By the time the second group, an Operation Ivy cover band from the North Bay called Hectic, concludes its set, dancing has been going on for two hours. Many kids guzzle water and rest up while waiting for the start of the contest with the arrival of the Uptones, an eight-piece band that formed at Berkeley High in 1981 as one of the West Coast's first ska groups, disbanded a few years later, and recently reunited. Four friends from Moraga and Orinda are among them, huddled at the edge of the dance floor. "I came for the Uptones and because I love to skank," said Sunflower Wittenberg, 18. "It's a really good way to let your energy out." Kelsey Bergman, 18, and Deena Duffy, 17, prefer reggae and punk music, respectively, but enjoy ska dancing as a safe and friendly way to "let it all out."
When the Uptones finally appear after 11 p.m., the energy in the room seems to peak. "Y'all ready to skank? 'Cause that's what we're here for," announces guitarist Musashi "Moose" Lethridge. Fifty-eight people among a couple hundred total have signed up to compete in the dance contest, and no matter how tired, they're eager to do their best. Again the dance floor is abuzz with energetic young skankers, a flurry of flailing limbs and bobbing bodies.
The three judges will decide a winner largely by style and enthusiasm, and some entrants have tried to improve their odds by wearing ska's trademark black-and-white checkerboard pattern on shoes, suspenders, or shirts. One of the more devoted skankers wears the traditional ska uniform of a full black suit with a skinny tie. Many also wear fedora or trilby hats. Onstage, the Uptones sport their own array of black, brown, and even sequined suits.
With the contest underway, at floor level it's a sea of shuffling feet and flying shadows. Even over the music you can hear the sound of one hundred squeaking sneakers on the hardwood dance floor. The temperature in the room begins to rise, and with it the scent of sweat. One teen's gray T-shirt is entirely soaked. "How you holdin' up?" another skanker asks his girlfriend after a song ends. Five minutes later, visibly worn out, she takes a seat. The contest may as well be titled "Last Skanker Standing."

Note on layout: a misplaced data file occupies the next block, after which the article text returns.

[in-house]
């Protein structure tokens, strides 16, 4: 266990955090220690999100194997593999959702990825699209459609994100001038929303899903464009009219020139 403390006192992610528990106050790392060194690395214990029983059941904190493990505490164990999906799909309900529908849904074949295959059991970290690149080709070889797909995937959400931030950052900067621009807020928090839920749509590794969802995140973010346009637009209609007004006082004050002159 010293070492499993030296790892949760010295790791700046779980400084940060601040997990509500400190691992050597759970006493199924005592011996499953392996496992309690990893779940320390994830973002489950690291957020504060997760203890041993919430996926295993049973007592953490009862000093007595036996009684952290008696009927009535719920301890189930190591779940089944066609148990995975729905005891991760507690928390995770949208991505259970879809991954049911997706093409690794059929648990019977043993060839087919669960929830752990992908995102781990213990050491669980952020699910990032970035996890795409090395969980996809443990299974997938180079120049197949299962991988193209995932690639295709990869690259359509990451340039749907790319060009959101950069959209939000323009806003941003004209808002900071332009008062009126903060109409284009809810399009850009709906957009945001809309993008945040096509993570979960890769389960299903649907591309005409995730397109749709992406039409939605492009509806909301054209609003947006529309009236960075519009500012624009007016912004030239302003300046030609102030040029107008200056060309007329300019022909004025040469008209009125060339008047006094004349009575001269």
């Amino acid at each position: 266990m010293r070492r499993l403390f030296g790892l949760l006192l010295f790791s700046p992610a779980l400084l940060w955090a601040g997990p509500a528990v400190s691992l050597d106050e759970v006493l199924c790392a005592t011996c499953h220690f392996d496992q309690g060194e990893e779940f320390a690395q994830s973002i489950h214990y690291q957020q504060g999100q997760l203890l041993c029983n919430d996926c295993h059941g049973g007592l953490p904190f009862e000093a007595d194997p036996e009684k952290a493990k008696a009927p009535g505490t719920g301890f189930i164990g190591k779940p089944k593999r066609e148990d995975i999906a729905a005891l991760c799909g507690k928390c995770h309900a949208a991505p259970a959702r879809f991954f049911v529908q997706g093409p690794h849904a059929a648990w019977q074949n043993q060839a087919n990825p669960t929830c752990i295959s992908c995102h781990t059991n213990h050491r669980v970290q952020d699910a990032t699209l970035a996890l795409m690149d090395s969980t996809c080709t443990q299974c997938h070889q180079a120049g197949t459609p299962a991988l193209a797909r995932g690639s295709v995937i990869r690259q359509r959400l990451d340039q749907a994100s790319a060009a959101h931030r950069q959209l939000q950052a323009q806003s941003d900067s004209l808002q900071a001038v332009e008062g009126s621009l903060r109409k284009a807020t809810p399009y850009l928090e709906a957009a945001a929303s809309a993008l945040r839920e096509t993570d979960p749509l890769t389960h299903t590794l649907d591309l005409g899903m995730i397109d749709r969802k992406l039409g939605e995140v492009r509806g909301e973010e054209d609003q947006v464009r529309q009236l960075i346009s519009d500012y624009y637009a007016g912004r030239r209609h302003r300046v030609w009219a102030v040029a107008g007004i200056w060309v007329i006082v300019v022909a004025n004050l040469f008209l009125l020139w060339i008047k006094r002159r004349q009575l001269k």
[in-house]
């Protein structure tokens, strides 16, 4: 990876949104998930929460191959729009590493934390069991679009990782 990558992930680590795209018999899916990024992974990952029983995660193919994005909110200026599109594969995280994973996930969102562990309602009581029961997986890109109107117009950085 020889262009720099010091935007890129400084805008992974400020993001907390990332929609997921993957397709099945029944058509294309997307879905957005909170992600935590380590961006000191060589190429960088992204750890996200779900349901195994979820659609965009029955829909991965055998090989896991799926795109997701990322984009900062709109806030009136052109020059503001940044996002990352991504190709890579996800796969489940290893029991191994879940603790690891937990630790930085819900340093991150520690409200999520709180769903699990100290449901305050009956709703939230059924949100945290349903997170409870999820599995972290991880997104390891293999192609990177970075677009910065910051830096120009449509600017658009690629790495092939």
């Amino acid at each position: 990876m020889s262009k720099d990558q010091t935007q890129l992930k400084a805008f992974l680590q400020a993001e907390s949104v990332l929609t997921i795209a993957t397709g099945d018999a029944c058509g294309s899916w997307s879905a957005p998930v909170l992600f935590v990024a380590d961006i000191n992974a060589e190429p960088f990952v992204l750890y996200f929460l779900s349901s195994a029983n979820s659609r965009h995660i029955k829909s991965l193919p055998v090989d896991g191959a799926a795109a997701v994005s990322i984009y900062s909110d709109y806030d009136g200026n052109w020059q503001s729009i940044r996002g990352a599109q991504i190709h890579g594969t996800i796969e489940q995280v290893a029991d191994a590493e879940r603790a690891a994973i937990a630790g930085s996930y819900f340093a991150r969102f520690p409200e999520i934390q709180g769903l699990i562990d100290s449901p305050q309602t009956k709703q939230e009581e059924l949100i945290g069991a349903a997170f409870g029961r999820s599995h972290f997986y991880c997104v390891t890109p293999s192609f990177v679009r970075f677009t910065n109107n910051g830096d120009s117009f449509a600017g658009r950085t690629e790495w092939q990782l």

Shortly after midnight, it's time to announce the winner. A representative of SonicSwap.com appears on stage bearing an oversize check for $500. He calls out #34 and seventeen-year-old Leslie Watson from Pleasanton climbs onstage with a look of complete surprise. "Oh my gosh, thank you so much," she says backstage as five one-hundred dollar bills are counted out before her. "Now my parents won't have to bug me about not having any money."
"I wasn't expecting that at all!" she exclaims. While eight runners-up skank onstage during two more Uptones songs, Watson explains that she hadn't even planned to enter the contest. Some of the ten friends with whom she'd caravanned over convinced her to sign up — even after she'd promised her running coach she wouldn't on account of an injury she was nursing and an upcoming half-marathon. In the end, that long-distance conditioning likely helped secure her victory.
The money would go toward gas, college, and a late-night snack with friends at IHOP, she said. But even without this unexpected windfall, ska offered plenty to keep her coming back. "Ska isn't very popular at my school, so whenever people want to know what it's like, I always tell them the same thing: It's just fun." She said the last few words as if there was nothing more to say, and judging by tonight's concert she couldn't have been more right.